A belated Happy Valentine’s Day to Ephs far and wide. Make sure you mark your calendars.

Come join the Women’s Center Board for a collective meeting tonight at 9pm in Hardy House. We’ll be having some snacks, hanging out in our new space and talking about positive sexuality as we prepare for Positive Sex Week (2/23-3/4- our biggest event of the year). All are welcome!

Who is on the Women’s Center Board and how were they chosen?

This is, presumably, connected to the announcement that ephmom pointed out last week.

The Women’s Center has so much for Collective members/new interested folk to do right now with Sex Week (a week promoting and celebrating healthy expressions of sexuality) and Women’s History Month (March) and moving into our Hardy House space. Want to be involved in planning and/or publicizing Sex Week and the Bang-quet and the Vagina Monologues and feminist pornography expert and star Annie Sprinkle and a Sex Toy Raffle (for every orientation and inclination) and a Passion Party (like Tupperware parties but with sex toys) and Vulvapalooza (a massive student performance night in Chapin) over the next couple of weeks? Curious as to what feminist porn is, actually? Yeah, me too. But we’re going to find out during Sex Week, Feb 23-March 4.


1) I have never heard the term “Positive Sex Week.” Explanation, anyone?

2) All good Ephs are, I think, in favor of “healthy expressions of sexuality” rather than “unhealthy” ones. Or is there an unhealthy faction out there?

3) The best way to predict the behavior of any political group, so the old joke goes, is to imagine that it is controlled by a secret cabal of its worst enemies. In the case of the Women’s Collective, this would be a group of men who think of women as no more than sexual playthings, who believe that sex is the single most important aspect of any college relationship, who want college women to “experiment” with as many different sexual partners and sexual practices as possible. Again: Who is on the board of the Women’s Collective?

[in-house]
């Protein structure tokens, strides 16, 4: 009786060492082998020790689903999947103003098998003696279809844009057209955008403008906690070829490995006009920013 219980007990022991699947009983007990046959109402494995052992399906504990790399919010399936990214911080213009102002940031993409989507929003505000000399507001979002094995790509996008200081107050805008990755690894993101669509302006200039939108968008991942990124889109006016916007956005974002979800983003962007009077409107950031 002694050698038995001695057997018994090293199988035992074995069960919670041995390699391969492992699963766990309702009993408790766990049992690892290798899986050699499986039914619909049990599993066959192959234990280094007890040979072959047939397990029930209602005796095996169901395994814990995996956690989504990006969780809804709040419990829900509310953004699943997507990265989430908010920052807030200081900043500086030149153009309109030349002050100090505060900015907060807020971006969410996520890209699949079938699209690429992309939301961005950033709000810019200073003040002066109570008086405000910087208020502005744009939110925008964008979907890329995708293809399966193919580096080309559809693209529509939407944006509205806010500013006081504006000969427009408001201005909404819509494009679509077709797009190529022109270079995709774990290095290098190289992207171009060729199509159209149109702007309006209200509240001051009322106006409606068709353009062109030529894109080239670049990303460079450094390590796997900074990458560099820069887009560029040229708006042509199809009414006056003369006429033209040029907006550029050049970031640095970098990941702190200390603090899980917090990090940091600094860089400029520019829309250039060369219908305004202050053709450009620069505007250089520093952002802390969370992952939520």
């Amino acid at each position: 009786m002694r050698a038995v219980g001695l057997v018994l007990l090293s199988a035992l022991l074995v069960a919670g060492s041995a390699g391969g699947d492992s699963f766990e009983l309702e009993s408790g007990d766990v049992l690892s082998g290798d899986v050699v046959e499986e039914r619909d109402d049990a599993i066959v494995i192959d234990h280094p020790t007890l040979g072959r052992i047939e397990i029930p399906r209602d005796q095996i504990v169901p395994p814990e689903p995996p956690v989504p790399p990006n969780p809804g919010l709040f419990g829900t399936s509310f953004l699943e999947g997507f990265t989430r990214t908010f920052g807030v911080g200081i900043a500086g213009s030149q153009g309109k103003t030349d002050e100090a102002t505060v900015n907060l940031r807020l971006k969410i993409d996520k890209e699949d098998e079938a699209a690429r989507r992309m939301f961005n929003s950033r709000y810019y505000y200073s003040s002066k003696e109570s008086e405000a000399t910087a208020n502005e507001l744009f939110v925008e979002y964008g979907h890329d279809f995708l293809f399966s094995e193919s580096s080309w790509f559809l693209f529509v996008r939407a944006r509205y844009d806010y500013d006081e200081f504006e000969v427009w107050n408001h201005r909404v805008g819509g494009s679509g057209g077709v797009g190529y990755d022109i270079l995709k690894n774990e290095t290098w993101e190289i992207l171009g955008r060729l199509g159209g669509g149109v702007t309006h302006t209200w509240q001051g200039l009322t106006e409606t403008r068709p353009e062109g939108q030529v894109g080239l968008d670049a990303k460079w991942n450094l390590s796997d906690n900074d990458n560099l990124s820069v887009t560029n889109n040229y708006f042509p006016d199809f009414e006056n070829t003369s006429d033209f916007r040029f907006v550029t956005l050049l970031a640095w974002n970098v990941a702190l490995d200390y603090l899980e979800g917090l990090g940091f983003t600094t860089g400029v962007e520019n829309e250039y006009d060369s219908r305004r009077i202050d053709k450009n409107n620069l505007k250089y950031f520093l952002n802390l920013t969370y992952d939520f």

Alright, that is enough snark for now. And, although, sex blogging is not my usual, uh, beat, there are interesting questions to discuss. [Leaving aside your reporting on the Eph Porn Star and Eph Stripper? — ed. Yeah, leaving those aside.] Start with: What is the definition of “healthy expressions of sexuality?”

Back in the day (and still today?), the ethos was one of individual choice. If an Eph woman wanted to delay sex until marriage, that was her choice. If a different Eph woman wanted to have sex with a score of Eph men, in relationships ranging from 1 hour to 1 year, that was her choice. Neither choice was better or worse than the other. Each woman chose what was best for her. No one was in a position to praise or criticize those individual decisions.

Fine. I am mostly comfortable with the radical Sophist vision of man as the measure of all things, certainly when it is applied to modern Eph women. Yet, leaving my judgments aside, is this the position of the members of the Women’s Collective at Williams? Precisely what sorts of “healthy expressions of sexuality” do they want to celebrate? What attitudes are “healthy” and, therefore, desirable and which are not? This is not so much a matter of whatever money the College is spending on “Vulvapalooza” — although the Record ought to report how much this costs and where the money comes from — as it is thinking about issues like JA selection.

Consider the dilemma faced by the JA Selection Committee. They have many highly qualified female Ephs to choose from. How to decide? Well, we certainly want Ephs with a “healthy” attitude to academics since this is the attitude we want to inculcate in first years. Someone failing most of her classes and never studying would be a bad influence, as would someone who spend every waking minute in the library. We want JAs to have a “healthy” attitude to non-academic activities. JAs should be involved in things like sports or singing or student government or whatever. But they should not be consumed by these activities.

So, how would the members of the Women’s Collective define a “healthy expressions of sexuality” and do they think that the JA Selection Committee should favor candidates that display such attitudes?

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